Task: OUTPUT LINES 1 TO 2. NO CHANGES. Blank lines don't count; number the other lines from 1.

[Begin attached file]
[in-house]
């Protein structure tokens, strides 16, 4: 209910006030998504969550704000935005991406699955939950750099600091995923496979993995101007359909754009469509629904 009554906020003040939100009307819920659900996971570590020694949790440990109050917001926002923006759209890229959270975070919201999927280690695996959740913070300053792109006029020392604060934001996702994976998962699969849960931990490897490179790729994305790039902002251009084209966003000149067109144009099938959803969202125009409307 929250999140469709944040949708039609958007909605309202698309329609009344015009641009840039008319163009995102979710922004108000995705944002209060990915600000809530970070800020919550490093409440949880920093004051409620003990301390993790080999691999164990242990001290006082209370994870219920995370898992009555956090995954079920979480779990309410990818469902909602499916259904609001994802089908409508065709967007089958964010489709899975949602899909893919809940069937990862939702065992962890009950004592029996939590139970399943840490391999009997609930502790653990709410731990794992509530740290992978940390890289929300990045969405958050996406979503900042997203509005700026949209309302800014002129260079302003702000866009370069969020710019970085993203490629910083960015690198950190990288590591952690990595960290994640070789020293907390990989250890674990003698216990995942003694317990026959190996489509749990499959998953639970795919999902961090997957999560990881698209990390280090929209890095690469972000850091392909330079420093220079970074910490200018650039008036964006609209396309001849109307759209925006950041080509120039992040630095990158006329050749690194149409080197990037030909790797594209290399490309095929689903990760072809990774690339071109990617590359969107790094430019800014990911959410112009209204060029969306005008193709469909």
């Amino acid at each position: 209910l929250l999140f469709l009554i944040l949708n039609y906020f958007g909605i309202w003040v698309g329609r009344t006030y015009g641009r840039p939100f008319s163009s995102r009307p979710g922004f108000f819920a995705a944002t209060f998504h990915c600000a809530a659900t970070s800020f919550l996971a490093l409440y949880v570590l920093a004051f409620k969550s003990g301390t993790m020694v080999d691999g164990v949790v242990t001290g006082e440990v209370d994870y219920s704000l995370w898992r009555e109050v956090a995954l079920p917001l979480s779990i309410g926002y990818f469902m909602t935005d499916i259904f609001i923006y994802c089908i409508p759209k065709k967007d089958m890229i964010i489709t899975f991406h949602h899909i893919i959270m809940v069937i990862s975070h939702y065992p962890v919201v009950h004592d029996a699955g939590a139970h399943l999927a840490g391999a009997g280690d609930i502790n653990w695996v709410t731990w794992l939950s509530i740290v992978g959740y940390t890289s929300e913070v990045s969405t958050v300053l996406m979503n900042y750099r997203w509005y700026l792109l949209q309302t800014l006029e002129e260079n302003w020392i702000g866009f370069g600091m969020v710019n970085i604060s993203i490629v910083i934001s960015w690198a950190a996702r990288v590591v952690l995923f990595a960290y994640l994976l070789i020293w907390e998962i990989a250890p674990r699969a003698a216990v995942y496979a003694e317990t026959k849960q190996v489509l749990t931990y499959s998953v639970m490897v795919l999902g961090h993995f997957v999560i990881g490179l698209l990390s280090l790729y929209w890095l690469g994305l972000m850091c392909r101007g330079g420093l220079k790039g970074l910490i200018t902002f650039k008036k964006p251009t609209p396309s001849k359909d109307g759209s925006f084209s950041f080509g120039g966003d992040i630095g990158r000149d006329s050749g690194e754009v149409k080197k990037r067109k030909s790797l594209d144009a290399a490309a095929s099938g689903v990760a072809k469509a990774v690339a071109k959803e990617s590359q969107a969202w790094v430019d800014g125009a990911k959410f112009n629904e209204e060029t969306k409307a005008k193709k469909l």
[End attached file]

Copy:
[in-house]
């Protein structure tokens, strides 16, 4: 209910006030998504969550704000935005991406699955939950750099600091995923496979993995101007359909754009469509629904 009554906020003040939100009307819920659900996971570590020694949790440990109050917001926002923006759209890229959270975070919201999927280690695996959740913070300053792109006029020392604060934001996702994976998962699969849960931990490897490179790729994305790039902002251009084209966003000149067109144009099938959803969202125009409307 929250999140469709944040949708039609958007909605309202698309329609009344015009641009840039008319163009995102979710922004108000995705944002209060990915600000809530970070800020919550490093409440949880920093004051409620003990301390993790080999691999164990242990001290006082209370994870219920995370898992009555956090995954079920979480779990309410990818469902909602499916259904609001994802089908409508065709967007089958964010489709899975949602899909893919809940069937990862939702065992962890009950004592029996939590139970399943840490391999009997609930502790653990709410731990794992509530740290992978940390890289929300990045969405958050996406979503900042997203509005700026949209309302800014002129260079302003702000866009370069969020710019970085993203490629910083960015690198950190990288590591952690990595960290994640070789020293907390990989250890674990003698216990995942003694317990026959190996489509749990499959998953639970795919999902961090997957999560990881698209990390280090929209890095690469972000850091392909330079420093220079970074910490200018650039008036964006609209396309001849109307759209925006950041080509120039992040630095990158006329050749690194149409080197990037030909790797594209290399490309095929689903990760072809990774690339071109990617590359969107790094430019800014990911959410112009209204060029969306005008193709469909």